Emails Show High-Level Putin Aide Kept Contact With Separatists in Ukraine

Hacked messages confirm link between Kremlin and separatists as Ukraine conflict erupted

Russian leader Vladimir Putin, right, speaks to aide Vladislav Surkov / AP
October 27, 2016

Hacked emails connected to a top aide of Russian President Vladimir Putin show that the Kremlin official kept in contact with separatists during the time that Russia annexed Crimea.

The Ukrainian group "Cyber Hunta" released a trove of emails on Tuesday associated with Vladislav Surkov, the Putin aide. The emails cover September 2013 to November 2014, the period when Russia invaded Ukraine and annexed the Crimean Peninsula. Surkov has been sanctioned for his role in the Ukraine crisis.

The Atlantic Council's Digital Forensic Research Lab broke down initial findings of the leak, assessing the messages as authentic. The emails show that Surkov received documents from a high-level separatist official located in the Donbass region of eastern Ukraine, including a list of casualties and expense reports for a government office located in Donetsk. He received "corrections" to a document that was later published by purported "public representatives of the Donbass" calling for an end to the Ukrainian "anti-terrorist operation."

Dalibor Rohac, an expert on Central and Eastern Europe at the American Enterprise Institute, described the revelations as unsurprising.

"I think the basic revelation is not exactly news to Ukraine/Russia watchers: namely that the Kremlin has been actively involved helping the separatists in Eastern Ukraine, organizing them, steering their propaganda and disinformation activities (e.g. Surkov apparently edited letters 'from Donbass residents'), and making other strategic calls," Rohac said in an email.

"It also shows how the Kremlin has been trying to undermine the current government, stirring political instability, and trying to find political allies inside the country, with the ambition of pushing Ukraine towards an early election," Rohac said, adding that, so far, all evidence "indicates the leaked emails are genuine."

Surkov, a Russian political operative and the Kremlin's so-called "grey cardinal," is the chief architect of what he calls "sovereign democracy" in Russia. Surkov has been targeted by U.S. and EU sanctions imposed on Russian individuals and entities involved in the ongoing Ukraine conflict.

Surkov is reportedly in charge of South Ossetia, Abkhazia, and the People's Republics of Donetsk and Luhansk that declared their sovereignty in 2014. Recently, Surkov has led unsuccessful negotiations with the United States over the situation in Ukraine.

Hackers reportedly accessed Surkov's personal email account through Russia's largest search engine, Yandex. The cache of hacked communications includes more than 2,300 emails.

Anton Gerashchenko, an adviser to Ukraine's Interior Ministry, wrote on Monday that the hacked documents were "credible." The Digital Forensic Research Lab on Tuesday said it is "fairly clear that the emails are authentic," citing the hackers' publication of a nearly one-gigabyte Outlook data file.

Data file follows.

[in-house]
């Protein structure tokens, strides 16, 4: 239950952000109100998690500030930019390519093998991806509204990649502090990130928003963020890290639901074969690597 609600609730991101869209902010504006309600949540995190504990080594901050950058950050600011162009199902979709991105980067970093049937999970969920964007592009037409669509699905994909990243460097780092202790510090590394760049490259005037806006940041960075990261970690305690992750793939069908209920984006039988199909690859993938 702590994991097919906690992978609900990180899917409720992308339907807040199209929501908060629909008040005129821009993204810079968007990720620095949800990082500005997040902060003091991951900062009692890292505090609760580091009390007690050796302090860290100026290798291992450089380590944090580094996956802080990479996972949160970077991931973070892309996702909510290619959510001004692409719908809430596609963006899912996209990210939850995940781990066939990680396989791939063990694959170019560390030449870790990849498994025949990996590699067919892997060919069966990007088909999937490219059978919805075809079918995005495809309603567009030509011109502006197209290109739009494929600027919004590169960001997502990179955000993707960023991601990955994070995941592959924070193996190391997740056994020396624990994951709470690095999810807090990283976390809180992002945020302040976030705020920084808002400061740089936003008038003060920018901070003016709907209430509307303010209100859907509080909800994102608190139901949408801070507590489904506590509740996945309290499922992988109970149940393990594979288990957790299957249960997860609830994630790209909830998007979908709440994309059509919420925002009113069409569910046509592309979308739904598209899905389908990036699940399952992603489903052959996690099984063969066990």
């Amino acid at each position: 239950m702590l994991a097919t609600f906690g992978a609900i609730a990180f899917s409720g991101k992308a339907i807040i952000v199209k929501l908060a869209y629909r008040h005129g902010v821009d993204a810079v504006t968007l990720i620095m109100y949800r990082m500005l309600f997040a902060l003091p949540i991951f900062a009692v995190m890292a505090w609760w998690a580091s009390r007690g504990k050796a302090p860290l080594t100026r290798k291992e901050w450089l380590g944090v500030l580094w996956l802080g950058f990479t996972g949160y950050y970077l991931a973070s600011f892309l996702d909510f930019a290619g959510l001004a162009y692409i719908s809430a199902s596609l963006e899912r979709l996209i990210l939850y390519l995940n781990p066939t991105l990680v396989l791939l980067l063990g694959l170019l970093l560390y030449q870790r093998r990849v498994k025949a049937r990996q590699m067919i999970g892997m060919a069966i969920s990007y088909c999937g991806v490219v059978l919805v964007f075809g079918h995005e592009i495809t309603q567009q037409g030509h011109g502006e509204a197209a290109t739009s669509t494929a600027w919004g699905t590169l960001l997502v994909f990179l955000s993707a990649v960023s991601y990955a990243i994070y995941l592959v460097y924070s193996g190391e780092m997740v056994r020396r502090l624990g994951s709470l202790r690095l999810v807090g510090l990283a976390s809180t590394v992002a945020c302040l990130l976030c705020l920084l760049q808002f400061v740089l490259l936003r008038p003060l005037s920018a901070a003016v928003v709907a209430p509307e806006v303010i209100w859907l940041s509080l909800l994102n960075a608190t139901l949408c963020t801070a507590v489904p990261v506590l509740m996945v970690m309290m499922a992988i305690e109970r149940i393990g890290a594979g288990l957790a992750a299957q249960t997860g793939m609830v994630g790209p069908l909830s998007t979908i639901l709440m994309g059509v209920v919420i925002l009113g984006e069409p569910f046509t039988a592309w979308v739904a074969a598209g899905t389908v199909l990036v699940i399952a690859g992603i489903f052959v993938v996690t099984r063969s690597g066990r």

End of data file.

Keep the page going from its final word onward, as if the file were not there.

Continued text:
Kremlin spokesman Dmitry Peskov, however, cast doubt on the authenticity of the emails in comments to Russian media outlets. Peskov told state-run media outlet TASS that Surkov "doesn't use electronic mail."

"Therefore, someone must have sweated quite a bit to compose this document," Peskov said, though he didn't specify which "document" he meant. "I can tell you: This is not him," he added.

In a June 2014 email to Surkov and others, Denis Pushilin, the chairman of the self-declared Donetsk People's Republic, sent a document listing casualties between May 26 and June 6 of that year in Donbass.

The same month, Pushilin sent a list of expenses in a spreadsheet that appear to have been for a newspaper, a "Ministry of Information," and a press center in Donetsk.

Additionally, a letter supposedly penned by "public representatives of the Donbass" was sent to Surkov by a Russian government official in an email titled "corrections in the text," which was originally sent by an editor of Russian Reporter, a Russian news magazine. A nearly identical letter was later published in the magazine and reported by Russian state-run news outlets, which portrayed the document as a plea from local citizens calling for an end to Ukraine's "anti-terrorist operation."

Many leaked emails contain briefings from Surkov's assistants, including briefings on conditions in South Ossetia, Abkhazia, and Ukraine.

Russian-backed separatists and Ukrainian forces have been fighting in eastern Ukraine ever since Moscow's intervention in 2014. The conflict intensified in July and August of this year after Russia accused Ukrainian intelligence agents of plotting terror attacks on critical infrastructure in Crimea.

Published under: Russia , Ukraine